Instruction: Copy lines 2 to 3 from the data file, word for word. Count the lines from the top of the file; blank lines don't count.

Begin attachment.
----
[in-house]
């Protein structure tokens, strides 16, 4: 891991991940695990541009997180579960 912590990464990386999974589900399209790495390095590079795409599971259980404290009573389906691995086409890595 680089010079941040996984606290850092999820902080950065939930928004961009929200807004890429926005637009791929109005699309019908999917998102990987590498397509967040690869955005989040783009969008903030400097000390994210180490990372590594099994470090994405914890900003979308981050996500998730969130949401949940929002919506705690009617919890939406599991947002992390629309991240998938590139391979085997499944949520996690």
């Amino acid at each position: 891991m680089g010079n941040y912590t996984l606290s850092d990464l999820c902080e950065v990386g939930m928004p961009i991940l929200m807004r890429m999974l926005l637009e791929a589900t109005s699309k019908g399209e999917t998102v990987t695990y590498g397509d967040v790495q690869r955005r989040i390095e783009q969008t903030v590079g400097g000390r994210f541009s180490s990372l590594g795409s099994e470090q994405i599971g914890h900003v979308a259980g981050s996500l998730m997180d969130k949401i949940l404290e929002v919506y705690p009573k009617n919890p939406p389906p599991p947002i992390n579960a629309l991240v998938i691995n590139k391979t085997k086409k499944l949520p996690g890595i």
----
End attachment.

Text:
């Protein structure tokens, strides 16, 4: 891991991940695990541009997180579960 912590990464990386999974589900399209790495390095590079795409599971259980404290009573389906691995086409890595 680089010079941040996984606290850092999820902080950065939930928004961009929200807004890429926005637009791929109005699309019908999917998102990987590498397509967040690869955005989040783009969008903030400097000390994210180490990372590594099994470090994405914890900003979308981050996500998730969130949401949940929002919506705690009617919890939406599991947002992390629309991240998938590139391979085997499944949520996690």
């Amino acid at each position: 891991m680089g010079n941040y912590t996984l606290s850092d990464l999820c902080e950065v990386g939930m928004p961009i991940l929200m807004r890429m999974l926005l637009e791929a589900t109005s699309k019908g399209e999917t998102v990987t695990y590498g397509d967040v790495q690869r955005r989040i390095e783009q969008t903030v590079g400097g000390r994210f541009s180490s990372l590594g795409s099994e470090q994405i599971g914890h900003v979308a259980g981050s996500l998730m997180d969130k949401i949940l404290e929002v919506y705690p009573k009617n919890p939406p389906p599991p947002i992390n579960a629309l991240v998938i691995n590139k391979t085997k086409k499944l949520p996690g890595i």